The only nine-hole course in our Continental Top 100, and a slightly left-field entry… but one we are confident we are correct about.
The Valliere was designed in an age when golf was a game considerably more about plotting than bombing and with plenty of opportunity for drama and excitement.
That spirit is certainly captured here, at this famed club in a serene forest on the northern outskirts of Paris, and in a unique way.
At times, the greens look like they belong in the Himalayas in St Andrews – it sometimes seems impossible to stop the ball near the hole and requires an imagination beyond that of mere mortals still full from a good lunch.
The course has three each of par 3s, 4s and 5s – although no hole is more than 450 yards long.
You won’t find the Valliere in other Top 100 Continental lists, but as bold as it might seem, some very good judges think we have been conservative in our positioning.
If anything, it might be more punishing than the Grand Parcours, our Continental No.1; stray from the fairway and the rough is thicker on the Valliere, which is also the work of Tom Simpson just as its big sister is.
Positioning off the tee is vital – sometimes a longer drive is useful to help you stop your ball on the correct part of the green but at others you are better to be a little further back to have a full shot for your approach rather than a fiddly half-club distance.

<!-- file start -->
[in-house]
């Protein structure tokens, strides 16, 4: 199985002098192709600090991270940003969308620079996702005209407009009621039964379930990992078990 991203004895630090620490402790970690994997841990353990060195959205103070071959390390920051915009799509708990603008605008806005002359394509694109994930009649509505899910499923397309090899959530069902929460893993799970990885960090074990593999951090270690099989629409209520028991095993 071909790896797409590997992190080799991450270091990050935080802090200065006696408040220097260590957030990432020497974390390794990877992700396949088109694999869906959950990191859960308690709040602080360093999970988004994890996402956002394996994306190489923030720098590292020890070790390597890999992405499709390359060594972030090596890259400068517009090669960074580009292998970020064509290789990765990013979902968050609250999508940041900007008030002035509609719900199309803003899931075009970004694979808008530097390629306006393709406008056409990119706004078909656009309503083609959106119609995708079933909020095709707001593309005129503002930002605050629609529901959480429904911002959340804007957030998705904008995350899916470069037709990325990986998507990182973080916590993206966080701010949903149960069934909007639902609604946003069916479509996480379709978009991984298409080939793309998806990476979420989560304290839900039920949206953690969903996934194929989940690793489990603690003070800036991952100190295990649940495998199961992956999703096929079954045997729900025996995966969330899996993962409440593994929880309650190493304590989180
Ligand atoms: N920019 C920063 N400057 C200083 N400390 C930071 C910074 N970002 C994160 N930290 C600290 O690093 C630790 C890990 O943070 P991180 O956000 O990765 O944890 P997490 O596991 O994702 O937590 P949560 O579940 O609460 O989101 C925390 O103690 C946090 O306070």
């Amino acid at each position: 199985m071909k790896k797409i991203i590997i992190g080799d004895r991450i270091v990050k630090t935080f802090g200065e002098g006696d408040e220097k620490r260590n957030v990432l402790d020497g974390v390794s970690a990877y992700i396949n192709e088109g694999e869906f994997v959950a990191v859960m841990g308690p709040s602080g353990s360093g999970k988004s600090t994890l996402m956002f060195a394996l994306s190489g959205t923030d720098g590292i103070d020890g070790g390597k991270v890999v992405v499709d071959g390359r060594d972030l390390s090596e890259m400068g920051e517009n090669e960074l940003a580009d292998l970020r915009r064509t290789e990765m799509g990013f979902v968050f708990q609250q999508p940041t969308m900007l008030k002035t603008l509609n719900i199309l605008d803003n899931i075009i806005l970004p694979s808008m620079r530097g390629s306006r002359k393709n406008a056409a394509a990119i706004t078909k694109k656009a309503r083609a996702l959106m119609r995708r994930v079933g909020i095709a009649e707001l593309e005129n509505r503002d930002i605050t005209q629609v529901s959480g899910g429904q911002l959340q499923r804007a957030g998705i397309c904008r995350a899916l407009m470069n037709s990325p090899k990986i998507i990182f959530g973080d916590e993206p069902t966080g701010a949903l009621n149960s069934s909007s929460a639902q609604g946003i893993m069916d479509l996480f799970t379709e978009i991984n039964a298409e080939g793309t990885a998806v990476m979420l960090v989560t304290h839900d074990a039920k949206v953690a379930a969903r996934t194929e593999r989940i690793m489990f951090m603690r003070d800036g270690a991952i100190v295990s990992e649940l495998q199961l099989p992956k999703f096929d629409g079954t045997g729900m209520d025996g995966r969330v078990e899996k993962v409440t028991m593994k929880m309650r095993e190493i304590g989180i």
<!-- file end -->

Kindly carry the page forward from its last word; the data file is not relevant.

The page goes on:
It is hard to imagine there is a better nine-hole course anywhere in the world, and like the ‘Big Course’ is an experience to cherish.
You won’t find the Valliere in other Top 100 Continental lists – at the moment anyway – but as bold as it might seem, some very good judges think we have been conservative in our positioning.
Which illustrates just how much fun the only nine-hole in our Continental Top 100 is.
Gaining access to the uber-exclusive Morfontaine club is not straightforward; just make sure that if you do, you also set aside sufficient time for at least one circuit of the Valliere into your day. Chris Bertram
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